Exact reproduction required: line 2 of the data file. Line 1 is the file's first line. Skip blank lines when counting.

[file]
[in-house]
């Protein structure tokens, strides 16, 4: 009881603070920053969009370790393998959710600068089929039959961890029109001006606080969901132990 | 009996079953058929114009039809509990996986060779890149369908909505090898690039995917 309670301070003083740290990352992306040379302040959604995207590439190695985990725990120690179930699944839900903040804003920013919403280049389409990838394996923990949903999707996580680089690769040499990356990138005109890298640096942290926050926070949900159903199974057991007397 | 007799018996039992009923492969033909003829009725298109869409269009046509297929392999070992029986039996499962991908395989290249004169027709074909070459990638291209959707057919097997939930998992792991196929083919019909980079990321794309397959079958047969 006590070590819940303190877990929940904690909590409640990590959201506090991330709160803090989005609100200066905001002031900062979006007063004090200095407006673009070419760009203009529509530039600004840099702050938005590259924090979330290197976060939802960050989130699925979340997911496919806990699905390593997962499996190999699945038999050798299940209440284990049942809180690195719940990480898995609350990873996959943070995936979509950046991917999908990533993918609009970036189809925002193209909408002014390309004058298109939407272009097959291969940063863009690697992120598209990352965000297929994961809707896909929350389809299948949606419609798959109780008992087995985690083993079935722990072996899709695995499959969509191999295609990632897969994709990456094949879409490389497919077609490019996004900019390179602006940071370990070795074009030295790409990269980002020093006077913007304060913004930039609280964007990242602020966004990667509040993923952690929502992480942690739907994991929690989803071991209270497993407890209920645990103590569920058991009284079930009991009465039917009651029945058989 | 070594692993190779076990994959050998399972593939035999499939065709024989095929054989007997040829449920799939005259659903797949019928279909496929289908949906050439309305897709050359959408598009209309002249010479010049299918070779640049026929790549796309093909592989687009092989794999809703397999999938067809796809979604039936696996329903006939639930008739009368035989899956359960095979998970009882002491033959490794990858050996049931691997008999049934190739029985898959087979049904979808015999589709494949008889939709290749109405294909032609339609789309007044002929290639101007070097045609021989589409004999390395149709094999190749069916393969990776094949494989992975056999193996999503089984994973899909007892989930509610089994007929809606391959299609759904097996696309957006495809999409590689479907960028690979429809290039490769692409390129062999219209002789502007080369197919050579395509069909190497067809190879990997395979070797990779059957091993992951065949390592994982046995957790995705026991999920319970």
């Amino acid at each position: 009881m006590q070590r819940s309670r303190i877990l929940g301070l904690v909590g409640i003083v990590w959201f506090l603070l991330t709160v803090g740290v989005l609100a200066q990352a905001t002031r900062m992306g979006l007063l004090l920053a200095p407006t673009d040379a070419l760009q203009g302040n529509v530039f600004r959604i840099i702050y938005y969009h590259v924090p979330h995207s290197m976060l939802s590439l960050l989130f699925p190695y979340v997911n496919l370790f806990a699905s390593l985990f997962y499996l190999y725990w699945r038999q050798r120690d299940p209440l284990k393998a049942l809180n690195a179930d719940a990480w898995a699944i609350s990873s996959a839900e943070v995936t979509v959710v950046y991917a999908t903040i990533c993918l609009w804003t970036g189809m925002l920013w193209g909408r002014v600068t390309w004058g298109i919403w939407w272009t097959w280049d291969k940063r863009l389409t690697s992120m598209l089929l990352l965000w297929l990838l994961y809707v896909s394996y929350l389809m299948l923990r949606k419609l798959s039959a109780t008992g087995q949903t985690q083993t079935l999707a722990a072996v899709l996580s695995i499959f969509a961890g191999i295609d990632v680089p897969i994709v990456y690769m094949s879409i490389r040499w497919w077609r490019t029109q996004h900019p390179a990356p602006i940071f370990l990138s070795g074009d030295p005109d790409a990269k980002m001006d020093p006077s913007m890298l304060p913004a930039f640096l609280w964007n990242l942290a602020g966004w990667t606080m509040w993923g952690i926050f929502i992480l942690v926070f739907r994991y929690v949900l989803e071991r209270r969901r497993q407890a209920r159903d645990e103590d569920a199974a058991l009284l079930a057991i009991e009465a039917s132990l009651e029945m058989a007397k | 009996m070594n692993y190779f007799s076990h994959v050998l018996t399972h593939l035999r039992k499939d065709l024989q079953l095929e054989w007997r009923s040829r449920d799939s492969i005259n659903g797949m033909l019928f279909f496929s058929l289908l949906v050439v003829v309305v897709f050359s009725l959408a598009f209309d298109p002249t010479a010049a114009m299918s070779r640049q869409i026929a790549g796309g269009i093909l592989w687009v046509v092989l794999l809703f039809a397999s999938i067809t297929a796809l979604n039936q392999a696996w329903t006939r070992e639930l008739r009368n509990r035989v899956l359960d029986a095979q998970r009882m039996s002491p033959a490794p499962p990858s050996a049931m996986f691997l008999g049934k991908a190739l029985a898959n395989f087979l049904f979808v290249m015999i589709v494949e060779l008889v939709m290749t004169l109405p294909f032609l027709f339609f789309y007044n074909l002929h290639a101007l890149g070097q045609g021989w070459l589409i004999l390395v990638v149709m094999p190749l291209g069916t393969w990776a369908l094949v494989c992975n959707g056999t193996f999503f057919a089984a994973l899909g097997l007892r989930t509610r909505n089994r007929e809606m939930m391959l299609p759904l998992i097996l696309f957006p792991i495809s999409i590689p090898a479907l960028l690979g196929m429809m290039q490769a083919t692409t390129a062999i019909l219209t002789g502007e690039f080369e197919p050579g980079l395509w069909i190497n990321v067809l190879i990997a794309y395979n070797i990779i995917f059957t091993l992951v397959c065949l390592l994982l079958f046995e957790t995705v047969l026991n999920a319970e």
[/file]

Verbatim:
């Protein structure tokens, strides 16, 4: 009881603070920053969009370790393998959710600068089929039959961890029109001006606080969901132990 | 009996079953058929114009039809509990996986060779890149369908909505090898690039995917 309670301070003083740290990352992306040379302040959604995207590439190695985990725990120690179930699944839900903040804003920013919403280049389409990838394996923990949903999707996580680089690769040499990356990138005109890298640096942290926050926070949900159903199974057991007397 | 007799018996039992009923492969033909003829009725298109869409269009046509297929392999070992029986039996499962991908395989290249004169027709074909070459990638291209959707057919097997939930998992792991196929083919019909980079990321794309397959079958047969 006590070590819940303190877990929940904690909590409640990590959201506090991330709160803090989005609100200066905001002031900062979006007063004090200095407006673009070419760009203009529509530039600004840099702050938005590259924090979330290197976060939802960050989130699925979340997911496919806990699905390593997962499996190999699945038999050798299940209440284990049942809180690195719940990480898995609350990873996959943070995936979509950046991917999908990533993918609009970036189809925002193209909408002014390309004058298109939407272009097959291969940063863009690697992120598209990352965000297929994961809707896909929350389809299948949606419609798959109780008992087995985690083993079935722990072996899709695995499959969509191999295609990632897969994709990456094949879409490389497919077609490019996004900019390179602006940071370990070795074009030295790409990269980002020093006077913007304060913004930039609280964007990242602020966004990667509040993923952690929502992480942690739907994991929690989803071991209270497993407890209920645990103590569920058991009284079930009991009465039917009651029945058989 | 070594692993190779076990994959050998399972593939035999499939065709024989095929054989007997040829449920799939005259659903797949019928279909496929289908949906050439309305897709050359959408598009209309002249010479010049299918070779640049026929790549796309093909592989687009092989794999809703397999999938067809796809979604039936696996329903006939639930008739009368035989899956359960095979998970009882002491033959490794990858050996049931691997008999049934190739029985898959087979049904979808015999589709494949008889939709290749109405294909032609339609789309007044002929290639101007070097045609021989589409004999390395149709094999190749069916393969990776094949494989992975056999193996999503089984994973899909007892989930509610089994007929809606391959299609759904097996696309957006495809999409590689479907960028690979429809290039490769692409390129062999219209002789502007080369197919050579395509069909190497067809190879990997395979070797990779059957091993992951065949390592994982046995957790995705026991999920319970």